It is believed that John B. Garrett was the first of many to come to the Montgomery Co. AR from Tippah Co., MS. about 1847. He served one term as County Judge of Montgomery County from 1850-1852, and served three terms as County Sheriff of Montgomery Co. from 1854- 1860. John B. Garrett died in 1861.
John B. Garrett b. abt. 1820 in TN. Died June, 1861 in Montgomery Co. AR. He had married Mary Ann "Molly" Fryar in 1841 in Tippah Co. MS. She died about 1861. They had eleven children. The first four being born in Tippah Co. MS. John B's parents were George W. Garrett and Harriet Anderson. George W. Garrett, and his uncle, Caleb Garrett, were pre-1800 settlers in Nashville, TN and both were in the 1st West Tennessee Militia that fought in the Battle of New Orleans in late 1814 and early 1815.
Mary Garrett 1861-1926 (not Mary Ann), buried at Oak Hill Cemetery, is Marian N. (Mary N.) Chapman the daughter of Thomas Newton Chapman and Manilla Poteet; she was the 2nd wife of James Knox Polk Garrett; which makes her a daughter-in-law of Mary Ann "Molly" Fryar Garrett, 1825-1861.
It is coincidence only that Marian N. (Mary N.) Chapman was born in 1861and Mary Ann "Molly" Fryar Garrett died in 1861; their lives did not physically cross during 1861.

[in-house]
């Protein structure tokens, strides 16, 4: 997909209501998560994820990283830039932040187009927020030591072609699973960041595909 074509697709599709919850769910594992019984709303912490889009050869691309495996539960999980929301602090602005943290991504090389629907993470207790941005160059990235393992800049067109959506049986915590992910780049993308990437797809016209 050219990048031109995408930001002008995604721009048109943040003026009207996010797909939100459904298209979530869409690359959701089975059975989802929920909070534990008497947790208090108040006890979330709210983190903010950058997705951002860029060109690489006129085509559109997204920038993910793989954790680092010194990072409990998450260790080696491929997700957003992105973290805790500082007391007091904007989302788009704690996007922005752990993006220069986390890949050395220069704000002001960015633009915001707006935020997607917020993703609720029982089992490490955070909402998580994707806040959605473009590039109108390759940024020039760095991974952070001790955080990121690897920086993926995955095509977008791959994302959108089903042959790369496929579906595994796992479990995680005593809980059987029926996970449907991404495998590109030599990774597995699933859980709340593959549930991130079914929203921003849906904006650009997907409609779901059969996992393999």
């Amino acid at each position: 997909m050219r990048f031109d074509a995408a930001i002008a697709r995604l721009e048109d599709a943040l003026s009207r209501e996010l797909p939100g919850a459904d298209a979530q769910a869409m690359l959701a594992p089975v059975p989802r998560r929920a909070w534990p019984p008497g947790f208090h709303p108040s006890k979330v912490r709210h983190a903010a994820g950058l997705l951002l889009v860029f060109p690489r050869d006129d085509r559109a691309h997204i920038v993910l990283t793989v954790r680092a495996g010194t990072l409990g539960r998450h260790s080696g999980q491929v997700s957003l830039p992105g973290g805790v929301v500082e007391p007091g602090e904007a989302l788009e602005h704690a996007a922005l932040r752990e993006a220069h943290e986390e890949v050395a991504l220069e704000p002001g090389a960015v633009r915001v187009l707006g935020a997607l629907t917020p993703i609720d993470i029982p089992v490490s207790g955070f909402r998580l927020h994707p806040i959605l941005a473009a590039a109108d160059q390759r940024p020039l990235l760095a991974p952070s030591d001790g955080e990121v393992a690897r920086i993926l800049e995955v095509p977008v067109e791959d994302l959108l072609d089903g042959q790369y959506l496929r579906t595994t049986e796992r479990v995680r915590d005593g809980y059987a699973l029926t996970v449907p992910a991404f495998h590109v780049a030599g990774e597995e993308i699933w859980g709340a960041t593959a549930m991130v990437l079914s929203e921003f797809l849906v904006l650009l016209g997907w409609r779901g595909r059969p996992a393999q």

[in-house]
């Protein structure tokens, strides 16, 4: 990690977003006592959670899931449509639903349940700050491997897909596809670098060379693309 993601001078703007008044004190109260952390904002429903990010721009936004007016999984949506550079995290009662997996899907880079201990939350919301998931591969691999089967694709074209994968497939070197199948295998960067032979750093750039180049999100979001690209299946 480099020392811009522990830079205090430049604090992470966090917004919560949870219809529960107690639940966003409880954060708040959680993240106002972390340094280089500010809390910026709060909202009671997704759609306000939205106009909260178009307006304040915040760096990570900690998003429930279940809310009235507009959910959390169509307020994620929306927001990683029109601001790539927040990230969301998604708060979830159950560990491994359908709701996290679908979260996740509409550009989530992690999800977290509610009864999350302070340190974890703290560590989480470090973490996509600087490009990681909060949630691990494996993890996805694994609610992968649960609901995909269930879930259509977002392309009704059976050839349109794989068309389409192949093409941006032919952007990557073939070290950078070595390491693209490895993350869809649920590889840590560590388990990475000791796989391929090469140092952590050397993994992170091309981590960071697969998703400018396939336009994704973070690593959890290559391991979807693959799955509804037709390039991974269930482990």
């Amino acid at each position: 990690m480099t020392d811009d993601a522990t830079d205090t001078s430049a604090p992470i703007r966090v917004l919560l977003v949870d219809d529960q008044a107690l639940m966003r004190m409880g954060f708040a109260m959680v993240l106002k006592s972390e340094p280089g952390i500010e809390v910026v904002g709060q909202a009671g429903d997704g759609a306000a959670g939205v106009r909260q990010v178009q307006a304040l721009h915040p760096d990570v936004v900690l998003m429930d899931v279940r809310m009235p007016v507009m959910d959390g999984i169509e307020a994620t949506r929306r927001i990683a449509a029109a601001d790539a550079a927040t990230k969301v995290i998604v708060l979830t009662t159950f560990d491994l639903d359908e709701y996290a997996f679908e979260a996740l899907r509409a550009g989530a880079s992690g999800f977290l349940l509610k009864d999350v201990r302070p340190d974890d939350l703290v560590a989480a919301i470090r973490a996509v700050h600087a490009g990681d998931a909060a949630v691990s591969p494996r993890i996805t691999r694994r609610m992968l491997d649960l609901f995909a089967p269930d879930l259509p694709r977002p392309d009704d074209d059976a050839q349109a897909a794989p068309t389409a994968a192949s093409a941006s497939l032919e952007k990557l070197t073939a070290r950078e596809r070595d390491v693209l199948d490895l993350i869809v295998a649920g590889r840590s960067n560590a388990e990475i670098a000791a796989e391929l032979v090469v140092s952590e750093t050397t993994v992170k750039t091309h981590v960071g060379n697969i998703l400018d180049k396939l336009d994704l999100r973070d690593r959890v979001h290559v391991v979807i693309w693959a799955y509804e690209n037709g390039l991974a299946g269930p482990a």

1870 United States Federal Census
Name: Thomas Chapman
Birth Year: abt 1841
Age in 1870: 29
Home in 1870: Polk, Montgomery, Arkansas page 3
Post Office: Mount IdaHousehold Members: Name Age Thomas Chapman 29 Manilla Chapman 30 Marian N Chapman 8 Martha Chapman 3
Fact-1: Her name as listed in the 1870 census was Marian N. (Could it be that the census taker heard Mary N.; then wrote Marian?) [Probably]It is very likely that John B. Garrett is buried next to his wife Mary "Fryar" Garrett (she also died abt. 1861) who is buried in the Oak Hill Cemetery. John's gravesite is probably without a readable marker. Mary Ann is buried there next to her parents, Isaac Fryar, Jr. and Nancy "Goodner" Fryar.
Fact-2: Her maternal grandmother's name was Mary N.
Fact-3: Her paternal grandmother's name was Mary.
1.Thomas J. Garrett b. abt. 1842 Tippah Co. d. before 1860 in Montgomery Co. AR.
2. Missouri Ann Garrett b. abt.1843 Tippah Co. MS, m. Robert Wilson McConnell April 19, 1858 Montgomery Co. AR. He died March 25, 1862 between Pea Ridge, AR and Ft. Smith, while serving with Company F, 40th Arkansas Infantry, during the Civil War. She and Robert McConnell had a daughter Sarah A. born ca 1859 in Montgomery Co. AR.. Missouri Ann, aged 20, married 2nd, George C. Hileman, aged 17, on 14 May 1863 in Montgomery Co. AR. George was b. in 1844 in Union Co., IL. He died before 1880. A daughter J. Hileman was born about 1870 in Montgomery Co. AR.